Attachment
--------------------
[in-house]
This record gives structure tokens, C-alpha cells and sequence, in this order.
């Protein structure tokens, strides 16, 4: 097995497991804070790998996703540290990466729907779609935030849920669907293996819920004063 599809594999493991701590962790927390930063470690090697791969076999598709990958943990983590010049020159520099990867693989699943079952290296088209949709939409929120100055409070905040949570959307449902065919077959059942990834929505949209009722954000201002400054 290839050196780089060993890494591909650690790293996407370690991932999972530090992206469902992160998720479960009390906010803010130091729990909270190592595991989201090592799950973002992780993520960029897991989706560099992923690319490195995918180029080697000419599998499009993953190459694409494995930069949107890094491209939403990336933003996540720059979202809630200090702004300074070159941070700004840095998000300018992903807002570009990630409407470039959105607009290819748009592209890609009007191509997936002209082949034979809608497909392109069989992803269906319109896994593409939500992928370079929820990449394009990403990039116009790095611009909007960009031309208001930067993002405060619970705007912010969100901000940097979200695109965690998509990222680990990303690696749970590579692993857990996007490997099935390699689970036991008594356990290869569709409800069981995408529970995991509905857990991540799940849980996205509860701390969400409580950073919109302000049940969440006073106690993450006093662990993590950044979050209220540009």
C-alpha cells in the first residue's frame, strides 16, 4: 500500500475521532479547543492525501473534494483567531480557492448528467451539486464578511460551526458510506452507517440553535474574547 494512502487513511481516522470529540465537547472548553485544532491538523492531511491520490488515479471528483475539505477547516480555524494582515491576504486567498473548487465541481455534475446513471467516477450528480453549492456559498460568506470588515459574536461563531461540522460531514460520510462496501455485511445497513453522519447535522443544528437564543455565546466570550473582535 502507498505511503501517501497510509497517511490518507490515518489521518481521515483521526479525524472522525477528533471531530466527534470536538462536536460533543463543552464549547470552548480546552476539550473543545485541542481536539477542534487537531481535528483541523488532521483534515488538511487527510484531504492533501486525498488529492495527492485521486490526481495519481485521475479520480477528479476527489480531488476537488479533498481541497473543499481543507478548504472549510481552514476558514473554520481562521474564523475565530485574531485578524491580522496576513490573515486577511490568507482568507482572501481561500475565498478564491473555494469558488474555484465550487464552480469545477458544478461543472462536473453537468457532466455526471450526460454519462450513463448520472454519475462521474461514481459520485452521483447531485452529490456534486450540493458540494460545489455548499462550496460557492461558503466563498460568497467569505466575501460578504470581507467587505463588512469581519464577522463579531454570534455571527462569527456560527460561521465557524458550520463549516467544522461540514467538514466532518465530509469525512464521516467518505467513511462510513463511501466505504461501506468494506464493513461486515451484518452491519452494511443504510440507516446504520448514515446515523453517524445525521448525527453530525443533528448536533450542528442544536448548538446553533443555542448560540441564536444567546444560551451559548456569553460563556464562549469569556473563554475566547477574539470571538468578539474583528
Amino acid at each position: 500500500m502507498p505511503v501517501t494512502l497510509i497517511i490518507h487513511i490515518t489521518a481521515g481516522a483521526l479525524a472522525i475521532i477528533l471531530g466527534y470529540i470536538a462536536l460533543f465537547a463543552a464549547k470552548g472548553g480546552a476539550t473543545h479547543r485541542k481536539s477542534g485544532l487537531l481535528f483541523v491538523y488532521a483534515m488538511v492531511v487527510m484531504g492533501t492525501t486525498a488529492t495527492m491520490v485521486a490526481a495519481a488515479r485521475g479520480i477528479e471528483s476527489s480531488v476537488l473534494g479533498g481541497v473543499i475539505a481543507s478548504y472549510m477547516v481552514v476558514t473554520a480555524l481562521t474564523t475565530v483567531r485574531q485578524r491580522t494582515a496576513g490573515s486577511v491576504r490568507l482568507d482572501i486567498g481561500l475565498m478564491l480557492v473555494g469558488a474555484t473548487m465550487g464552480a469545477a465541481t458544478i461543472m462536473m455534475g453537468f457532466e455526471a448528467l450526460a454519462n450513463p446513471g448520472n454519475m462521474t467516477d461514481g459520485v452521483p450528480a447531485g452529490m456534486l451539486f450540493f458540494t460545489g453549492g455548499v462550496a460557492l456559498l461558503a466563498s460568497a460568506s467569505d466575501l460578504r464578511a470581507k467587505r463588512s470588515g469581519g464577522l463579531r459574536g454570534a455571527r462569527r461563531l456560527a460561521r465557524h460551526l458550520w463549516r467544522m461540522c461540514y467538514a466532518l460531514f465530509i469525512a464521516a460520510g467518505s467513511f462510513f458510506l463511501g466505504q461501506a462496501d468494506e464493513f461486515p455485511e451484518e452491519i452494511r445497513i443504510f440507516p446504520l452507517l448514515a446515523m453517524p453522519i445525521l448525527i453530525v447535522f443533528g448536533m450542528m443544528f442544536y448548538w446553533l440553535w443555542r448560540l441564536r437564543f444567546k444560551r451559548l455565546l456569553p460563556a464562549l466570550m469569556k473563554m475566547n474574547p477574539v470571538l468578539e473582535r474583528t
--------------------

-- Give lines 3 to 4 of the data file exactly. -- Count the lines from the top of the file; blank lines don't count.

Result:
């Protein structure tokens, strides 16, 4: 097995497991804070790998996703540290990466729907779609935030849920669907293996819920004063 599809594999493991701590962790927390930063470690090697791969076999598709990958943990983590010049020159520099990867693989699943079952290296088209949709939409929120100055409070905040949570959307449902065919077959059942990834929505949209009722954000201002400054 290839050196780089060993890494591909650690790293996407370690991932999972530090992206469902992160998720479960009390906010803010130091729990909270190592595991989201090592799950973002992780993520960029897991989706560099992923690319490195995918180029080697000419599998499009993953190459694409494995930069949107890094491209939403990336933003996540720059979202809630200090702004300074070159941070700004840095998000300018992903807002570009990630409407470039959105607009290819748009592209890609009007191509997936002209082949034979809608497909392109069989992803269906319109896994593409939500992928370079929820990449394009990403990039116009790095611009909007960009031309208001930067993002405060619970705007912010969100901000940097979200695109965690998509990222680990990303690696749970590579692993857990996007490997099935390699689970036991008594356990290869569709409800069981995408529970995991509905857990991540799940849980996205509860701390969400409580950073919109302000049940969440006073106690993450006093662990993590950044979050209220540009």
C-alpha cells in the first residue's frame, strides 16, 4: 500500500475521532479547543492525501473534494483567531480557492448528467451539486464578511460551526458510506452507517440553535474574547 494512502487513511481516522470529540465537547472548553485544532491538523492531511491520490488515479471528483475539505477547516480555524494582515491576504486567498473548487465541481455534475446513471467516477450528480453549492456559498460568506470588515459574536461563531461540522460531514460520510462496501455485511445497513453522519447535522443544528437564543455565546466570550473582535 502507498505511503501517501497510509497517511490518507490515518489521518481521515483521526479525524472522525477528533471531530466527534470536538462536536460533543463543552464549547470552548480546552476539550473543545485541542481536539477542534487537531481535528483541523488532521483534515488538511487527510484531504492533501486525498488529492495527492485521486490526481495519481485521475479520480477528479476527489480531488476537488479533498481541497473543499481543507478548504472549510481552514476558514473554520481562521474564523475565530485574531485578524491580522496576513490573515486577511490568507482568507482572501481561500475565498478564491473555494469558488474555484465550487464552480469545477458544478461543472462536473453537468457532466455526471450526460454519462450513463448520472454519475462521474461514481459520485452521483447531485452529490456534486450540493458540494460545489455548499462550496460557492461558503466563498460568497467569505466575501460578504470581507467587505463588512469581519464577522463579531454570534455571527462569527456560527460561521465557524458550520463549516467544522461540514467538514466532518465530509469525512464521516467518505467513511462510513463511501466505504461501506468494506464493513461486515451484518452491519452494511443504510440507516446504520448514515446515523453517524445525521448525527453530525443533528448536533450542528442544536448548538446553533443555542448560540441564536444567546444560551451559548456569553460563556464562549469569556473563554475566547477574539470571538468578539474583528